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Text::Match::FastAlterUservContributed Perl DoText::Match::FastAlternatives(3)

       Text::Match::FastAlternatives - efficient search	for many strings

	   use Text::Match::FastAlternatives;

	   my $expletives = Text::Match::FastAlternatives->new(@naughty);
	   while (my $line = <>) {
	       print "Do you email your	mother with that keyboard?\n"
		   if $expletives->match($line);

       This module allows you to search	for any	of a list of substrings
       ("keys")	in a larger string.  It	is particularly	efficient when the set
       of keys is large.

       This efficiency comes at	the cost of some flexibility: if you want
       case-insensitive	matching, you have to fold case	yourself:

	   my $expletives = Text::Match::FastAlternatives->new(
	       map { lc	} @naughty);
	   while (my $line = <>) {
	       print "Do you email your	mother with that keyboard?\n"
		   if $expletives->match(lc $line);

       (The same applies if you	want matching that is insensitive to Unicode
       normalization forms; see	Unicode::Normalize.)

       This module is designed as a drop-in replacement	for Perl code of the
       following form:

	   my $expletives_regex	= join '|', map	{ quotemeta } @naughty;
	   $expletives_regex = qr/$expletives_regex/;
	   while (my $line = <>) {
	       print "Do you email your	mother with that keyboard?\n"
		   if $line =~ $expletives_regex;

       Text::Match::FastAlternatives can easily	perform	this test a hundred
       times faster than the equivalent	regex, if you have enough keys.	 The
       more keys it searches for, the faster it	gets compared to the regex.

       Modules like Regexp::Trie can build an optimised	version	of such	a
       regex, designed to take advantage of the	niceties of perl's regex
       engine.	With a large number of keys, this module will substantially
       outperform even an optimised regex like that.  In one real-world
       situation with 339 keys,	running	on Perl	5.8, Regexp::Trie produced a
       regex that ran 857% faster than the naive regex (according to
       Benchmark), but using Text::Match::FastAlternatives ran 18275% faster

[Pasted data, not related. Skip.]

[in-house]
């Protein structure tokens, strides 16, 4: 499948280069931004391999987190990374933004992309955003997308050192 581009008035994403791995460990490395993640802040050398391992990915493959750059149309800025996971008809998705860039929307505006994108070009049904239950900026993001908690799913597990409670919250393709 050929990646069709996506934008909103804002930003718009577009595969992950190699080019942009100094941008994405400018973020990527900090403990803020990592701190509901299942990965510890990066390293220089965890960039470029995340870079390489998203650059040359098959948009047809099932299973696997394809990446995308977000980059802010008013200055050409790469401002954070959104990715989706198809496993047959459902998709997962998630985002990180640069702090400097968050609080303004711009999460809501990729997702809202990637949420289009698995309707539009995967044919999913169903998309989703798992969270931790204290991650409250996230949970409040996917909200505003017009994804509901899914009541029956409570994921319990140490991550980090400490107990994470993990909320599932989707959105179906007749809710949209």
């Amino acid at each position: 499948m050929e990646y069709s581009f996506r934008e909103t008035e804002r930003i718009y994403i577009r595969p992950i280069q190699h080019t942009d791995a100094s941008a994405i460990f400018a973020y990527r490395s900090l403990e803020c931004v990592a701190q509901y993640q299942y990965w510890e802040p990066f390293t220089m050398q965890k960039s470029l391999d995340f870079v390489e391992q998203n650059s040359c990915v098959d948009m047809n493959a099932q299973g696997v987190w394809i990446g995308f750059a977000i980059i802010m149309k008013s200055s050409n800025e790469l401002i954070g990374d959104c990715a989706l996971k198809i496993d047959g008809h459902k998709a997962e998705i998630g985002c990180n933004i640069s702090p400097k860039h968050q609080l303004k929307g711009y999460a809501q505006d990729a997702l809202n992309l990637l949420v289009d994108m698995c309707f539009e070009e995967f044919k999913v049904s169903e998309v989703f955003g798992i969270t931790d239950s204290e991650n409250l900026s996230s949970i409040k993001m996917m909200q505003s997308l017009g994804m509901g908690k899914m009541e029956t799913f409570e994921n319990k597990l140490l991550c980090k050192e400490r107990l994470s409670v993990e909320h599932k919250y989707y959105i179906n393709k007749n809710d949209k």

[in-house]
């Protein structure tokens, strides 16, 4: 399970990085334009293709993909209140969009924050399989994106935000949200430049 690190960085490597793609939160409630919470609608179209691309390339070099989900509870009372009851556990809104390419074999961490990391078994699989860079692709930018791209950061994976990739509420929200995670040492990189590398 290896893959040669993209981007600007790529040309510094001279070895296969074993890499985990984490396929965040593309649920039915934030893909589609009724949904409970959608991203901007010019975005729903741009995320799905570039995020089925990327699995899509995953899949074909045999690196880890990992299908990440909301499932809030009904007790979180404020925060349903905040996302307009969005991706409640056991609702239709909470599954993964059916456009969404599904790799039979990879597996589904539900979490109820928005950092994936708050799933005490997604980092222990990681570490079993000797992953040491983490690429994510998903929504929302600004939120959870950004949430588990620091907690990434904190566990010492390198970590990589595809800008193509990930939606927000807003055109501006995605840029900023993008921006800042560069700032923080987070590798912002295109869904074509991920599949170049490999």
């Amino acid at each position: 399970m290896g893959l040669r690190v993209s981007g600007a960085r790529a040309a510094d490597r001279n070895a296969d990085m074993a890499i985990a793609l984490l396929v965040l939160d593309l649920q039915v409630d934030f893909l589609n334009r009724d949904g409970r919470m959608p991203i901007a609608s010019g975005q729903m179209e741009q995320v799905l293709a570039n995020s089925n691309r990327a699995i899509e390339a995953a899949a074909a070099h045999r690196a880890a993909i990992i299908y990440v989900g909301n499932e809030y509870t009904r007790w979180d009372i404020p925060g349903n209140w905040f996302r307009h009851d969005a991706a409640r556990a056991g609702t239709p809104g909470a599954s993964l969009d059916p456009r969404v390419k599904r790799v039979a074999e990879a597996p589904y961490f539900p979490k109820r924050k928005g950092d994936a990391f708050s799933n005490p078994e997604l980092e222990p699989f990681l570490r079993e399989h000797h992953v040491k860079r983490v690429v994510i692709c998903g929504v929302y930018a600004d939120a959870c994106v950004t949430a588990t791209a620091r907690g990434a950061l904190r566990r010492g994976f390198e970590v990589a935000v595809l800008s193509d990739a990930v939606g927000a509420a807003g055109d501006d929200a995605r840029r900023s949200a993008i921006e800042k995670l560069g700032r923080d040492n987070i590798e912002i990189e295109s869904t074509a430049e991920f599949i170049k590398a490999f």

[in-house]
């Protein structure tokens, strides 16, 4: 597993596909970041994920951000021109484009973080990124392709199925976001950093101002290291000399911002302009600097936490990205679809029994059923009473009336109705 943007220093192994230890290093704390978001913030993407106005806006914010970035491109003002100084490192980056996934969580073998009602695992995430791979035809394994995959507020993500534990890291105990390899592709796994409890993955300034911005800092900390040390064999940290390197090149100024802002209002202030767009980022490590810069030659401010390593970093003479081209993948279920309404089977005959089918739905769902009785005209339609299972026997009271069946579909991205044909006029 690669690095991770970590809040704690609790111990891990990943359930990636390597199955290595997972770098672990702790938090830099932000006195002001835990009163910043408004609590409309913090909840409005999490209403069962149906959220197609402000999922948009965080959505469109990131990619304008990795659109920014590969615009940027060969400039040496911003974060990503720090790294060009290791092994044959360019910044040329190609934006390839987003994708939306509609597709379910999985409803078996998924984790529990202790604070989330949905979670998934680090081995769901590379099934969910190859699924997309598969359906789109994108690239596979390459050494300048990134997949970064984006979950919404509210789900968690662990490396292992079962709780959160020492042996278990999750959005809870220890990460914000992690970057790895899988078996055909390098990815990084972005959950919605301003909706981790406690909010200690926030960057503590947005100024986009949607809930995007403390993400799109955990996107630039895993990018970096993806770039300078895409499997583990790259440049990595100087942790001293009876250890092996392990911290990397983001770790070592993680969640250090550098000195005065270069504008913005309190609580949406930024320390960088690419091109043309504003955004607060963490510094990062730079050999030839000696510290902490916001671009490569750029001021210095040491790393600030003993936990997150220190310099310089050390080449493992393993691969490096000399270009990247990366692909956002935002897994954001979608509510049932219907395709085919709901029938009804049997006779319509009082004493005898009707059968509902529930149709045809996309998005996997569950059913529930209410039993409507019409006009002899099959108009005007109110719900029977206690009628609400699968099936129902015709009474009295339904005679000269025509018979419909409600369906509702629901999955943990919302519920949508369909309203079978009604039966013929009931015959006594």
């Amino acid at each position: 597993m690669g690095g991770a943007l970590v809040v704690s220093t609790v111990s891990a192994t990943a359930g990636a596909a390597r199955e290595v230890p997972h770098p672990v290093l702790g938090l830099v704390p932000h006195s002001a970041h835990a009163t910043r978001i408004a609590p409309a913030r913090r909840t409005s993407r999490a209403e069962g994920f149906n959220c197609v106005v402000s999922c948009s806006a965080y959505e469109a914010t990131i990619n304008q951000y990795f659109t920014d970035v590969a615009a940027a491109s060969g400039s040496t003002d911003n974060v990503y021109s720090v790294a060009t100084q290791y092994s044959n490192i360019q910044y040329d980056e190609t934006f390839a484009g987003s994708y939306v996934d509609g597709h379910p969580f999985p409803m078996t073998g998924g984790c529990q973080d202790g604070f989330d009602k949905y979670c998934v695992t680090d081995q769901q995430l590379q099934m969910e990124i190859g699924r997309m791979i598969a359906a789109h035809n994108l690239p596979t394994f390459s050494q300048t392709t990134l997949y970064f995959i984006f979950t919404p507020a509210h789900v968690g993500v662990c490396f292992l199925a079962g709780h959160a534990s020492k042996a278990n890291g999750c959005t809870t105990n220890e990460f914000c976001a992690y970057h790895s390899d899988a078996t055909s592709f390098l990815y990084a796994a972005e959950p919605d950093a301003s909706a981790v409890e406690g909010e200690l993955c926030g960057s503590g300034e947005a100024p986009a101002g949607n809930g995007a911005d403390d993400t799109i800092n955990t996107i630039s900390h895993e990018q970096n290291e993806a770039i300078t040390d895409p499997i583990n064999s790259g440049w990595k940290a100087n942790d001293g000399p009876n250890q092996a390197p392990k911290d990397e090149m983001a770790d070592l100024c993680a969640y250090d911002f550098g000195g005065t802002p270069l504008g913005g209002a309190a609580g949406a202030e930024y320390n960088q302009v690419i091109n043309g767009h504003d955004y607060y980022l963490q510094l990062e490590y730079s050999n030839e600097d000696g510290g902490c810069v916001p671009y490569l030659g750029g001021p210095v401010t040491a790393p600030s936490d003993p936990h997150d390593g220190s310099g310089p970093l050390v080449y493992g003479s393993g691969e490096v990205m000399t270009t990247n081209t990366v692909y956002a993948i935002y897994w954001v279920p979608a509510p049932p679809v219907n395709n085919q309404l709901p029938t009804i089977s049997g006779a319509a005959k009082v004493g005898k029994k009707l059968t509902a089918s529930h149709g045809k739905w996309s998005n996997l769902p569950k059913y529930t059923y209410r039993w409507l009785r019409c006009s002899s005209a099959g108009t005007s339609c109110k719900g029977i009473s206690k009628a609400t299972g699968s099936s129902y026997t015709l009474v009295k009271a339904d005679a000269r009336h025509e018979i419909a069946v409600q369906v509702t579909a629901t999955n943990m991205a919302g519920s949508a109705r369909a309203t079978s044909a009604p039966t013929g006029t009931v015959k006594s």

than the	naive regex, or	twenty times faster than Regexp::Trie's
       optimised regex.

       The enhancements	to the regex engine in Perl 5.10 include algorithms
       similar to those	in Text::Match::FastAlternatives.  However, even with
       very small sets of keys,	Perl has to do extra work to be	fully general,
       so Text::Match::FastAlternatives	is still faster.  The difference is
       greater for larger sets of keys.	 For one test with only	5 keys,
       Text::Match::FastAlternatives was 21% faster than perl-5.10.0; with 339
       keys (as	before), the difference	was 111% (that is, slightly over twice
       as fast).

	   Constructs a	matcher	that can efficiently search for	all of the
	   @keys in parallel.  Throws an exception if any of the keys are
	   undefined, or any of	them contain malformed UTF-8.

	   Returns a boolean value indicating whether the $target string
	   contains any	of the keys in $matcher.

       $matcher->match_at($target, $pos)
	   Returns a boolean value indicating whether the $target string
	   contains any	of the keys in $matcher	at position $pos.  Returns
	   false (without emitting any warning)	if $pos	is larger than the
	   length of $string.

	   Returns a boolean value indicating whether the $target string is
	   exactly equal to any	of the keys in $matcher.

       Text::Match::FastAlternatives has a "DESTROY" method implemented	in XS.
       If you write a subclass with its	own destructor,	you will need to
       invoke the base destructor, or you will leak memory.

   Interaction with Perl internals
       Text::Match::FastAlternatives may change	the Perl-internal encoding of
       strings passed to "new" or to its "match" methods.  This	is not
       considered a bug, as the	Perl-internal encoding of a string is not
       normally	of interest to Perl code (as opposed to	"perl" internals).
       However,	you may	encounter situations where preserving a	string's
       existing	encoding is important (perhaps to work around a	bug in some
       other module).  If so, you may need to copy scalar variables before
       matching	them:

	   $matches++ if $tmfa->match(my $temporary_copy = $original);

       Text::Match::FastAlternatives manages to	be so fast by using an Aho-
       Corasick	automaton internally.  The time	to search for a	match (or
       determine that there is no match) is independent	of the number of keys
       being sought; total worst-case search time is O(n) where	n is the
       length of the target string.

       The "match_at" and "exact_match"	methods	only need to find a match at
       one position, so	they have worst-case running time of O(min(n, m))
       where m is the length of	the longest key.

       Text::Match::FastAlternatives uses an adaptive technique	to minimise
       memory usage; in	the best case, each character in a key requires	only 4
       bytes of	storage	in the automaton.  This	low memory usage has the
       additional advantage of reducing	contention for CPU cache lines,
       further improving performance.

       Regexp::Trie, Regexp::Optimizer,	Regexp::Assemble, Unicode::Normalize,
       perl5100delta, perlunitut, perlunifaq.

       Aaron Crane <>

       Copyright 2006, 2007, 2008, 2010, 2012 Aaron Crane.

       This library is free software; you can redistribute it and/or modify it
       under the terms of the Artistic License,	or (at your option) under the
       terms of	the GNU	General	Public License version 2.

perl v5.32.1			  2012-12-28  Text::Match::FastAlternatives(3)


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